By Dale King
Zen Buddhists are notorious, perhaps apocryphally, for spending time pondering the sound of a single hand clapping.
But the nearly 40 South Florida actors and artists gathered up last month by Florida Atlantic University’s Theatre Lab for its first-ever Online Original Monologue Festival concluded their singular performances to the sound of no hands clapping.
There was a good reason for that. Each cast member was at home, in front of a camera with a connection to Facebook, their torsos broadcast across digital screens throughout the region.
In truth, Theatre Lab’s stage at FAU that night was empty, as were the audience gallery, backstage rooms and ancillary quarters – in keeping with “stay home, stay safe” rules to deal with the ongoing COVID-19 pandemic.
The virus has forced stages throughout the world to go dark. And Theatre Lab Artistic Director Matt Stabile, unwilling to take his rescheduled season lying down, decided to go on with the show via high-tech.
The actor-director revised Theatre Lab’s usual end-of-season Overnight Theatre venture into a cyber-production. “Last month, we launched a new project designed to engage the community through acts of art in an effort to support South Florida’s theater artists affected by the COVID-19 crisis,” he said.
The show produced the night of March 29, with performers virtually transported from their homes via Facebook, Zoom and other technological gadgetry, was such a success, Stabile said, that another production – titled #OOMF No. 2 – will be staged Monday at 7:30 p.m.
“Theatre Lab plans to go live on Facebook with the April #OOMF called ‘Heroes,’” he said. “Performers will donate their work and display the payment app IDs of the ‘Featured Unsung Heroes,’ allowing viewers to directly support the featured individuals.”
The theater boss said Monday’s show will be a little smoother than the first. He noted that so many people turned out for #OOMF 1 that everyone got the go to perform – and the show ran just over three hours.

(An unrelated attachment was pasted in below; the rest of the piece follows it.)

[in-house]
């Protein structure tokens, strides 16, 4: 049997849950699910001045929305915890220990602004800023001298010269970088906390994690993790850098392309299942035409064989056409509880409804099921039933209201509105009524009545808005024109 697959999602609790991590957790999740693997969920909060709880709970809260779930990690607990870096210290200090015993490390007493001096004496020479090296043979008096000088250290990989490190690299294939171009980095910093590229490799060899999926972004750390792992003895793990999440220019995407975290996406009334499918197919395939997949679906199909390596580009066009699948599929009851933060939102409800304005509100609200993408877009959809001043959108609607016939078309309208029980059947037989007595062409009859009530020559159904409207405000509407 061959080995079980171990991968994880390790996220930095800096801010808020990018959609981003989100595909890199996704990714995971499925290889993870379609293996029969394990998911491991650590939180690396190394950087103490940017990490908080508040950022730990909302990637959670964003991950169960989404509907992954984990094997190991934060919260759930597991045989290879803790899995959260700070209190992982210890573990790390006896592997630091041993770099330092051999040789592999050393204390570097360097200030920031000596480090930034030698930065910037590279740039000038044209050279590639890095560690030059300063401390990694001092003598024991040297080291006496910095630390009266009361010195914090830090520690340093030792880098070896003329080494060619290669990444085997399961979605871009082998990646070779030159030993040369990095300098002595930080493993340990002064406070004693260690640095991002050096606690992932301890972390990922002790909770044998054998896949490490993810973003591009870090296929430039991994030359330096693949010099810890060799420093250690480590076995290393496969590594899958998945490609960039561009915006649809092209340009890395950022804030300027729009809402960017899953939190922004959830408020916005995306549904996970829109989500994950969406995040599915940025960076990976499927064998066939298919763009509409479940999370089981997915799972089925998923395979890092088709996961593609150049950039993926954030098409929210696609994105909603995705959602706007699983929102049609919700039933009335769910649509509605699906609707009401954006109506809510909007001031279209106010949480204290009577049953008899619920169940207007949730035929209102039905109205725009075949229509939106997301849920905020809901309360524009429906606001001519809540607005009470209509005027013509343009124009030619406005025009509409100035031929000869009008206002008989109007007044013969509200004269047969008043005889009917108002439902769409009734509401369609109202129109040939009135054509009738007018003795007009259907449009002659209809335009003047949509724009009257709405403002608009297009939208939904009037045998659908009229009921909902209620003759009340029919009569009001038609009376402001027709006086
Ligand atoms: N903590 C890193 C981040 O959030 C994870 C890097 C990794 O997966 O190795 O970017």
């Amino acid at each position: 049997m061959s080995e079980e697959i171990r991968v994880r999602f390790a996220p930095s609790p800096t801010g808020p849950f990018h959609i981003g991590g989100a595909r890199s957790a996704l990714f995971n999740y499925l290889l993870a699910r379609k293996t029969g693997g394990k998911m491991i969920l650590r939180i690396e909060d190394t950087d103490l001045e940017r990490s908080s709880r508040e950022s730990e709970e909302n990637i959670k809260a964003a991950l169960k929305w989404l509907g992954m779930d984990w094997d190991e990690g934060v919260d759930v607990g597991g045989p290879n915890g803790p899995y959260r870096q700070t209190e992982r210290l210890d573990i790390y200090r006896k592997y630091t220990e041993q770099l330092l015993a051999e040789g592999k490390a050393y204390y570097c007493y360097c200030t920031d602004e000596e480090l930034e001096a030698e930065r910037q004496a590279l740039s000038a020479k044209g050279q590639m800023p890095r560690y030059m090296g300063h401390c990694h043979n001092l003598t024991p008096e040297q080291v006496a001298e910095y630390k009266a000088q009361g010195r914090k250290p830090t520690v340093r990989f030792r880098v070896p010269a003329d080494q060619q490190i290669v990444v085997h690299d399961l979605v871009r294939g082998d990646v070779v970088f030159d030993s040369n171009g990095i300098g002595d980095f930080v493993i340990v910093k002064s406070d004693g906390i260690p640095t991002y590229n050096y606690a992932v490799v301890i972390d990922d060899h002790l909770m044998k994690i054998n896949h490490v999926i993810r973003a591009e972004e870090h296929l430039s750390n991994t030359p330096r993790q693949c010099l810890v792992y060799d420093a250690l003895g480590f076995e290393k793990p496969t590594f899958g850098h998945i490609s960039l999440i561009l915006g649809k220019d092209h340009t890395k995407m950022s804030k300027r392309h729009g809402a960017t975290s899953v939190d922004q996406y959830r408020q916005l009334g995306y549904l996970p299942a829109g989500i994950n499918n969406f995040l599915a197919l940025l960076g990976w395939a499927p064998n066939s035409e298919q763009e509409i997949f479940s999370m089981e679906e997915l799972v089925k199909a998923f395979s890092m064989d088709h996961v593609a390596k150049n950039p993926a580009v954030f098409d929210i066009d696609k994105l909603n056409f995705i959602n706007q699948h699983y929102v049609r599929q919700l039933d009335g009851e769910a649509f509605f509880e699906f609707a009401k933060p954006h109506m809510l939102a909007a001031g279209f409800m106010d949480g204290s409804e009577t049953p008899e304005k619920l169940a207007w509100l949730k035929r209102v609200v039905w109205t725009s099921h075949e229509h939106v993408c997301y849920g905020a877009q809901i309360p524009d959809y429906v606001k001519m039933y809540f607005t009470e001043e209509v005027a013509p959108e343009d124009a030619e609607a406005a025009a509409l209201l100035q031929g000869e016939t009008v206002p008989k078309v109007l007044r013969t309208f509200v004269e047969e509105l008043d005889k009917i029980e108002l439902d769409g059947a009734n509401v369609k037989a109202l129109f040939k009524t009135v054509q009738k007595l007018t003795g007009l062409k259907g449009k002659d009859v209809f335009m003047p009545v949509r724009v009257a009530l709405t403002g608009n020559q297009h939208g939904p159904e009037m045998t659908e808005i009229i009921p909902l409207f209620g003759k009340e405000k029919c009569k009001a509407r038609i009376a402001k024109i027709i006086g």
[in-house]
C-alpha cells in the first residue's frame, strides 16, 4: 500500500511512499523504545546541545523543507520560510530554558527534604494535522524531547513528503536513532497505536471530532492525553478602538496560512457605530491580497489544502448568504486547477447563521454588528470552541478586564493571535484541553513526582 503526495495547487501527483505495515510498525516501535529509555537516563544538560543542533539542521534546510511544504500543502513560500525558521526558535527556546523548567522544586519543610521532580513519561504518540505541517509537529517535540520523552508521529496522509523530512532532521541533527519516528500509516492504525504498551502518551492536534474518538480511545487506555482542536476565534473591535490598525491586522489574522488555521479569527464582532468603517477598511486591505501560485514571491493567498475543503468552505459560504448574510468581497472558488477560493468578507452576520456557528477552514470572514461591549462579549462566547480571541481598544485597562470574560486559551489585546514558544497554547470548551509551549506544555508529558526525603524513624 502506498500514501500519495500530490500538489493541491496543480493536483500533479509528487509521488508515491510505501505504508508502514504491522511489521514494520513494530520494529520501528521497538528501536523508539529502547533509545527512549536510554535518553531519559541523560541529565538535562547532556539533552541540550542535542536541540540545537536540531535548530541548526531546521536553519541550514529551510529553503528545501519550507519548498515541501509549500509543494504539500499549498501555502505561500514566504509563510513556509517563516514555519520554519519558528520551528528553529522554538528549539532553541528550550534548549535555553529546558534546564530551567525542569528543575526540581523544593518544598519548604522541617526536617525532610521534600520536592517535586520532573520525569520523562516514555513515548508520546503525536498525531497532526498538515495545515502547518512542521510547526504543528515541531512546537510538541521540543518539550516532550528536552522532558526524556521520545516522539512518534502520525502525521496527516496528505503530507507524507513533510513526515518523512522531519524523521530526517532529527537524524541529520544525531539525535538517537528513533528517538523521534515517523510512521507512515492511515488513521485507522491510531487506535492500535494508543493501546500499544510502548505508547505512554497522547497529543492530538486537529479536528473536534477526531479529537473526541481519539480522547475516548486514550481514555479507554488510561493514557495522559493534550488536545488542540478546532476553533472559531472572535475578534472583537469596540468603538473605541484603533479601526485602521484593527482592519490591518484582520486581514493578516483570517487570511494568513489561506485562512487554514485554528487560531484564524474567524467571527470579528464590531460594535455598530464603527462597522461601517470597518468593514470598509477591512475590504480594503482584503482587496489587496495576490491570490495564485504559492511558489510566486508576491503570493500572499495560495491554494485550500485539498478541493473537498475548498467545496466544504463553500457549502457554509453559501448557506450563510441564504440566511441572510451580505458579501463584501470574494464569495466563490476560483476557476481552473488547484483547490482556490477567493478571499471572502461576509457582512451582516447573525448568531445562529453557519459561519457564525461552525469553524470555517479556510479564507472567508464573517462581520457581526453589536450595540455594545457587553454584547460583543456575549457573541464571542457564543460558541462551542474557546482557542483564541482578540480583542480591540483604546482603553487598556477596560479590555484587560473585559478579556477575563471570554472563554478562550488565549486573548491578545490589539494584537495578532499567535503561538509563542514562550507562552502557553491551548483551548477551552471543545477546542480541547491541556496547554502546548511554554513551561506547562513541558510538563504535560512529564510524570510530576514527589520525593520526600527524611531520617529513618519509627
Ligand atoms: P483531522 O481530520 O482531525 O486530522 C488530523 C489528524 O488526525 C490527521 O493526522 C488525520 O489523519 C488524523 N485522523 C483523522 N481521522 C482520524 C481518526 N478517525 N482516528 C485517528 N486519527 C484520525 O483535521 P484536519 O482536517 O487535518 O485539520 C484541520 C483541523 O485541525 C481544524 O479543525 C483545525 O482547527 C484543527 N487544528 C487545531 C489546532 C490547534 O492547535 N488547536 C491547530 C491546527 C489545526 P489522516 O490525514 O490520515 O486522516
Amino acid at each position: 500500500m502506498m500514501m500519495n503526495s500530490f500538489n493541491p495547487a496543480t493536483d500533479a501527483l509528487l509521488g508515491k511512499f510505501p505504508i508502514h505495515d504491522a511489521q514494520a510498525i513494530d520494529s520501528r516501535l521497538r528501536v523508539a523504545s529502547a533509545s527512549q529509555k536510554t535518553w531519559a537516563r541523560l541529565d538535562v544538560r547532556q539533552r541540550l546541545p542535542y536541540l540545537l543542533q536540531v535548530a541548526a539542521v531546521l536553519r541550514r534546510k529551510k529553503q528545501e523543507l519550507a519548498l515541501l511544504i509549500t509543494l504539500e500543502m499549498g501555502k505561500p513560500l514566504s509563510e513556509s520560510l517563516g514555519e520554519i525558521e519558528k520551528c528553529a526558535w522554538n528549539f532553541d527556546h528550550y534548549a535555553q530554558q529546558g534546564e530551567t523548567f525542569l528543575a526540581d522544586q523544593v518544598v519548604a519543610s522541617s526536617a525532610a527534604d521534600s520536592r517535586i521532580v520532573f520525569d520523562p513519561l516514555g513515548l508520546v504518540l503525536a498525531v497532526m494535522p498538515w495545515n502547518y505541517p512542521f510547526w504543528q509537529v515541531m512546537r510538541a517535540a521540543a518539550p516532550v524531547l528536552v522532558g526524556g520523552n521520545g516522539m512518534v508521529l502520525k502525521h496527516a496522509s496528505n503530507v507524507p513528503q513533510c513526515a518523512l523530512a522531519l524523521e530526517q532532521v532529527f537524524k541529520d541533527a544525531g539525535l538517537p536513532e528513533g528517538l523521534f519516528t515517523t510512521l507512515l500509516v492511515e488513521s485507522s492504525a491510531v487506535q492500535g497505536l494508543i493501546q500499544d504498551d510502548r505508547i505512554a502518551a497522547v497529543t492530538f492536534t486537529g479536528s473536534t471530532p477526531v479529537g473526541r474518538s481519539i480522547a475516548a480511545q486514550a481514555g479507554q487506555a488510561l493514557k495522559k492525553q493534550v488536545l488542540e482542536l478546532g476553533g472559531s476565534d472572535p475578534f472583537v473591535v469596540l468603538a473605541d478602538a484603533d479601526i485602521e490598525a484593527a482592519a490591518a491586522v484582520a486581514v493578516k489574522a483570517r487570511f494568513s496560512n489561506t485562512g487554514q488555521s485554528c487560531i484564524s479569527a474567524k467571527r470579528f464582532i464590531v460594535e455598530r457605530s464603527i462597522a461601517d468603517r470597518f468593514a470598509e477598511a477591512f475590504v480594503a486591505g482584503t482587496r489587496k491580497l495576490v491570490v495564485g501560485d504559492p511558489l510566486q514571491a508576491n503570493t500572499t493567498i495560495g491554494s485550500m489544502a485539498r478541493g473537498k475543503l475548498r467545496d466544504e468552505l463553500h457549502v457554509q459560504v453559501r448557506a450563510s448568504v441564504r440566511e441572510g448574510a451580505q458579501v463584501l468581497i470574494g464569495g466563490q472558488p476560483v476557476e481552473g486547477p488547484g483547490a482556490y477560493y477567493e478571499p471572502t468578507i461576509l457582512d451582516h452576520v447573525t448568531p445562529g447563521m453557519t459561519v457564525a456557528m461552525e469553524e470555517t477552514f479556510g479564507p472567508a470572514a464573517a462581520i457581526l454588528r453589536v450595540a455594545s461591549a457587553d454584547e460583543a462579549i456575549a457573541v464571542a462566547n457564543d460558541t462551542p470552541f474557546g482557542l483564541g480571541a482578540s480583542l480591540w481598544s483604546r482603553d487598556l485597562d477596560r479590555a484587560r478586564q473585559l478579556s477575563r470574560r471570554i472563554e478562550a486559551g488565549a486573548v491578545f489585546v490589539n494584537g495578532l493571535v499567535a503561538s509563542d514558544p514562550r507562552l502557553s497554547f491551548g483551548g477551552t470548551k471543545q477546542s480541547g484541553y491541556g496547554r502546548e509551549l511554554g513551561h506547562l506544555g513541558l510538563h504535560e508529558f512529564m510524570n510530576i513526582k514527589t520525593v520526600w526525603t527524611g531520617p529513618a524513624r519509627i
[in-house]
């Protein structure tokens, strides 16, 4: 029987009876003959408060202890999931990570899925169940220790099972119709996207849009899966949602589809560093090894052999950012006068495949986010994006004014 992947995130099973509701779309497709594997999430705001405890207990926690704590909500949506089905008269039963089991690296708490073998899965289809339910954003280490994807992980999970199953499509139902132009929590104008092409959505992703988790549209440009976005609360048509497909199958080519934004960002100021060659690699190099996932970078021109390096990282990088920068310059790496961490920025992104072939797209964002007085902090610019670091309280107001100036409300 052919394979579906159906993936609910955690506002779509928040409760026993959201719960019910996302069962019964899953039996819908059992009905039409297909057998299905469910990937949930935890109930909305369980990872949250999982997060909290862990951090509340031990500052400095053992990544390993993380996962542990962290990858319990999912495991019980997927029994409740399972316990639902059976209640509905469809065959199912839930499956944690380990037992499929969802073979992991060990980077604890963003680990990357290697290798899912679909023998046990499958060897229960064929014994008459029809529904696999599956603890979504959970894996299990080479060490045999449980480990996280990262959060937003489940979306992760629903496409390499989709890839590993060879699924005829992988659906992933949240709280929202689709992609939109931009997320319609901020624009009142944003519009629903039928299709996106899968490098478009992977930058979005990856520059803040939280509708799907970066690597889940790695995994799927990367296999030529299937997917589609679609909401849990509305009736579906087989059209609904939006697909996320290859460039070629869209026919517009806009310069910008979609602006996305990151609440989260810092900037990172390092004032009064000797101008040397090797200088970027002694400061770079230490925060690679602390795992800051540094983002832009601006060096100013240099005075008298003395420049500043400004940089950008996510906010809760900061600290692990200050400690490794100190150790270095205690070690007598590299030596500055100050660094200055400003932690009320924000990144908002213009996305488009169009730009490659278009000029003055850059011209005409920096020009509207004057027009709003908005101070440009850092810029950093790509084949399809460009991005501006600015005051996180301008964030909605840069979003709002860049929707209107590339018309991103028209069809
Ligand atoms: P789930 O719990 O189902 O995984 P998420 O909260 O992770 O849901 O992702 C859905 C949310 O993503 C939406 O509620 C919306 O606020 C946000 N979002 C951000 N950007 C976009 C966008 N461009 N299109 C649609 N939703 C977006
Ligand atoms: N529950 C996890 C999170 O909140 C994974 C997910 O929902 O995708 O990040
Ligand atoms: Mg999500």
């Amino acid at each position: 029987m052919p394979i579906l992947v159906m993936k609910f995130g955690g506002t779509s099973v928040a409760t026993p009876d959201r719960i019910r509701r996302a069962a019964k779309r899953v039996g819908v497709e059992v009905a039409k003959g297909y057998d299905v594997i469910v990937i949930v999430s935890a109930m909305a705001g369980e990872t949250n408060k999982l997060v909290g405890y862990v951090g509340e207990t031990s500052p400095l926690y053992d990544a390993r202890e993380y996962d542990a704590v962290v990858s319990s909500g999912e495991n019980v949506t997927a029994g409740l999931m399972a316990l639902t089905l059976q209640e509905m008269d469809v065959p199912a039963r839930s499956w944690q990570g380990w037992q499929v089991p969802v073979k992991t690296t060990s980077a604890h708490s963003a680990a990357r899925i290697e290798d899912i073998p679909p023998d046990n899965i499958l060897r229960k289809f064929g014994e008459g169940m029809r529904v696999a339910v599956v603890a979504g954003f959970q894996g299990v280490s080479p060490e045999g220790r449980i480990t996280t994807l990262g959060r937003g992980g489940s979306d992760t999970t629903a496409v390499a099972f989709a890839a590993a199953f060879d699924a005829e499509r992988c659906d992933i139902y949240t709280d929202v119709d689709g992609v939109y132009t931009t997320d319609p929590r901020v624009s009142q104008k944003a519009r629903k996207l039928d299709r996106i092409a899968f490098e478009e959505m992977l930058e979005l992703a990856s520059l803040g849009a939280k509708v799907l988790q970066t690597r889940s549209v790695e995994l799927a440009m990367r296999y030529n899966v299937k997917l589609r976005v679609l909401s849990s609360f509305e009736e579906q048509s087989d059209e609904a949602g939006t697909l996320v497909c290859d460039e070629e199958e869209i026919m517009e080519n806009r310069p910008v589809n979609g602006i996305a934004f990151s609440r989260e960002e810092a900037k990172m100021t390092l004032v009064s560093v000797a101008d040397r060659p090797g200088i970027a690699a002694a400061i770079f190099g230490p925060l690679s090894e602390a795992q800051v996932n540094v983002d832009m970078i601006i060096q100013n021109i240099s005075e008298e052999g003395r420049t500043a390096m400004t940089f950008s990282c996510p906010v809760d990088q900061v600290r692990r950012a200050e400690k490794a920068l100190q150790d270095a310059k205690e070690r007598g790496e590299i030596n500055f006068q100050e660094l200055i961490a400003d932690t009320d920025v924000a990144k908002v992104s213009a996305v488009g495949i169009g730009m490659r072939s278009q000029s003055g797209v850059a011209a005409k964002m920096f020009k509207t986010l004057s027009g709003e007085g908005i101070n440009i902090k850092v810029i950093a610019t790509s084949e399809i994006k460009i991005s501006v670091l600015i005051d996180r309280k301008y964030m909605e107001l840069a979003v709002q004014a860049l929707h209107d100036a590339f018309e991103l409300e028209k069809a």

#OOMF 1 was also intended to go live. “It 5 p.m., we were supposed to be on the air. We had an issue with the technology, with Facebook.” The program hit Facebook on tape delay.
“We think we have the issue corrected,” said Stabile.
Just in case, “the live show will be recorded and posted on YouTube the following day so that viewers can continue to enjoy the show and support those amazing individuals.”
Exercising their acting muscles with no one offering reactions was a bit odd, said a couple of performers. But there was also a special quality that kept the production engaging.
“I never performed without an audience; I never had to,” said Niki Fridh, who presented a monologue called Snakebite – written by her mother, Kristie Fridh, and directed by Stabile, her husband.
“It was really wonderful, and special for me,” she said. It was the story of my mother and her father, my grandfather. She drew it from her childhood.”
Actress Fridh said the show had a “very profound takeaway. While the show was going on, I forgot that we were dealing with a pandemic. That was a real gift.”
Singer/actress Leah Marie Sessa, who performed Harnessing the Energy, written by Summer Moore, admitted afterward she was “blessed and blown away to witness the beauty of this community coming together so quickly and without pause for this wonderful cause, and how generous people are.”
Sessa said she lost two gigs to coronavirus. She was set to perform in Camelot at Actors Playhouse, which was called off. And her bartender job also vanished.
“Both of these industries are a paycheck-to-paycheck kind of job, so losing both was a devastating blow. Thanks to the success of OOMF 1, I was able to raise some money for myself to help me stay afloat, at least for a while.”
In all, said Stabile, “more than 2,500 people have watched the original festival and audience members have contributed more than $4,000 directly to participating artists.”
That production was also “fun,” said Sessa. “It was a beautiful piece written by Summer Moore, who had actually never written a monologue before. So, this was a treat for her to see her words brought to life.”
#OOMF 1 presented stories about hope, said Stabile – “original monologues and stories, written by community members and performed by South Florida actors and artists, all to support local artists.” During the performances, viewers were encouraged to support artists affected by the COVID-19 crisis by making donations via online payment platforms.
The theme of Monday’s performance is “Heroes.” Stabile said the show will be shorter, perhaps featuring 18 bits. Two-person, three-page plays may also be included.
The show, said the artistic director, will raise money to support “the stage managers, designers, technicians, administrators, box office employees and anyone else who plays a part in bringing the magic of live theater to South Florida.”